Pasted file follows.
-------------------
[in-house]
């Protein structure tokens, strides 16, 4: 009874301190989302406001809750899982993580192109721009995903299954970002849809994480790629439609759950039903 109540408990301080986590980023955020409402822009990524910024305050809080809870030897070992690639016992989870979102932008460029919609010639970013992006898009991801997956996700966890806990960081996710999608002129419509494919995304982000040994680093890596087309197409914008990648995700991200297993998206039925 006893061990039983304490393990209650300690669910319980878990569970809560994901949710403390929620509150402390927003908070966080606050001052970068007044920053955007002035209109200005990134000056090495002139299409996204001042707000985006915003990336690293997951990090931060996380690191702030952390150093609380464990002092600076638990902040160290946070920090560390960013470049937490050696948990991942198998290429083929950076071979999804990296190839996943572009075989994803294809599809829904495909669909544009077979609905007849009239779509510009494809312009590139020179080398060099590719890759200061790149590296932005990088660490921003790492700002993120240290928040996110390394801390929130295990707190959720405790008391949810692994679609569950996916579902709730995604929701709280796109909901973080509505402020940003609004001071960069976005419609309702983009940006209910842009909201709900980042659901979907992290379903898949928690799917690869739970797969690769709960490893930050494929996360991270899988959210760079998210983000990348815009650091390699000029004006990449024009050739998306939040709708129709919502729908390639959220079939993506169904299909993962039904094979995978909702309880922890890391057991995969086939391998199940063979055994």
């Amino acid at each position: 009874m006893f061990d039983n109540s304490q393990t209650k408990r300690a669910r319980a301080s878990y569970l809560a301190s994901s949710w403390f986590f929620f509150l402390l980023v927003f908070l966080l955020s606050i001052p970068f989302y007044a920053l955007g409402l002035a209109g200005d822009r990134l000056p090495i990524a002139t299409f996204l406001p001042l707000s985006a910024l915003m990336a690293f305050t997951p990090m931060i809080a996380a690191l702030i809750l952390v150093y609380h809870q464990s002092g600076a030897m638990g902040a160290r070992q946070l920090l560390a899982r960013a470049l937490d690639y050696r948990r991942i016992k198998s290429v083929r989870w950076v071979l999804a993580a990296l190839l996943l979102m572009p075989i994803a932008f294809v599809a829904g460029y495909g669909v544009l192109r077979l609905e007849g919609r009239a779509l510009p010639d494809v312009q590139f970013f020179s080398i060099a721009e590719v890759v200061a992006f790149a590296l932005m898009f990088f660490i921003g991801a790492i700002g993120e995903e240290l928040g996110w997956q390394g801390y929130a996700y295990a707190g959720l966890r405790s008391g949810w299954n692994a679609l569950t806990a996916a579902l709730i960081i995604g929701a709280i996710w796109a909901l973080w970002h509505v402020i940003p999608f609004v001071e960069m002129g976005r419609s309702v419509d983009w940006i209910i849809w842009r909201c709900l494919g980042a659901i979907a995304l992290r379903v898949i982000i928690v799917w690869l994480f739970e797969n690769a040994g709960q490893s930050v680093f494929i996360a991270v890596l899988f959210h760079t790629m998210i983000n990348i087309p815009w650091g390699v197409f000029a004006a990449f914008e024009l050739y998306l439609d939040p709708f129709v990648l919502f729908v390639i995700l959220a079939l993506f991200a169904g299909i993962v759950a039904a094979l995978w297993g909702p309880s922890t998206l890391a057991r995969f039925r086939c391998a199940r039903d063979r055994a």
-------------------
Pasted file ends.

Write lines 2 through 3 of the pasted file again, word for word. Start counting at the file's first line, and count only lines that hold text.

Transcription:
């Protein structure tokens, strides 16, 4: 009874301190989302406001809750899982993580192109721009995903299954970002849809994480790629439609759950039903 109540408990301080986590980023955020409402822009990524910024305050809080809870030897070992690639016992989870979102932008460029919609010639970013992006898009991801997956996700966890806990960081996710999608002129419509494919995304982000040994680093890596087309197409914008990648995700991200297993998206039925 006893061990039983304490393990209650300690669910319980878990569970809560994901949710403390929620509150402390927003908070966080606050001052970068007044920053955007002035209109200005990134000056090495002139299409996204001042707000985006915003990336690293997951990090931060996380690191702030952390150093609380464990002092600076638990902040160290946070920090560390960013470049937490050696948990991942198998290429083929950076071979999804990296190839996943572009075989994803294809599809829904495909669909544009077979609905007849009239779509510009494809312009590139020179080398060099590719890759200061790149590296932005990088660490921003790492700002993120240290928040996110390394801390929130295990707190959720405790008391949810692994679609569950996916579902709730995604929701709280796109909901973080509505402020940003609004001071960069976005419609309702983009940006209910842009909201709900980042659901979907992290379903898949928690799917690869739970797969690769709960490893930050494929996360991270899988959210760079998210983000990348815009650091390699000029004006990449024009050739998306939040709708129709919502729908390639959220079939993506169904299909993962039904094979995978909702309880922890890391057991995969086939391998199940063979055994």
């Amino acid at each position: 009874m006893f061990d039983n109540s304490q393990t209650k408990r300690a669910r319980a301080s878990y569970l809560a301190s994901s949710w403390f986590f929620f509150l402390l980023v927003f908070l966080l955020s606050i001052p970068f989302y007044a920053l955007g409402l002035a209109g200005d822009r990134l000056p090495i990524a002139t299409f996204l406001p001042l707000s985006a910024l915003m990336a690293f305050t997951p990090m931060i809080a996380a690191l702030i809750l952390v150093y609380h809870q464990s002092g600076a030897m638990g902040a160290r070992q946070l920090l560390a899982r960013a470049l937490d690639y050696r948990r991942i016992k198998s290429v083929r989870w950076v071979l999804a993580a990296l190839l996943l979102m572009p075989i994803a932008f294809v599809a829904g460029y495909g669909v544009l192109r077979l609905e007849g919609r009239a779509l510009p010639d494809v312009q590139f970013f020179s080398i060099a721009e590719v890759v200061a992006f790149a590296l932005m898009f990088f660490i921003g991801a790492i700002g993120e995903e240290l928040g996110w997956q390394g801390y929130a996700y295990a707190g959720l966890r405790s008391g949810w299954n692994a679609l569950t806990a996916a579902l709730i960081i995604g929701a709280i996710w796109a909901l973080w970002h509505v402020i940003p999608f609004v001071e960069m002129g976005r419609s309702v419509d983009w940006i209910i849809w842009r909201c709900l494919g980042a659901i979907a995304l992290r379903v898949i982000i928690v799917w690869l994480f739970e797969n690769a040994g709960q490893s930050v680093f494929i996360a991270v890596l899988f959210h760079t790629m998210i983000n990348i087309p815009w650091g390699v197409f000029a004006a990449f914008e024009l050739y998306l439609d939040p709708f129709v990648l919502f729908v390639i995700l959220a079939l993506f991200a169904g299909i993962v759950a039904a094979l995978w297993g909702p309880s922890t998206l890391a057991r995969f039925r086939c391998a199940r039903d063979r055994a």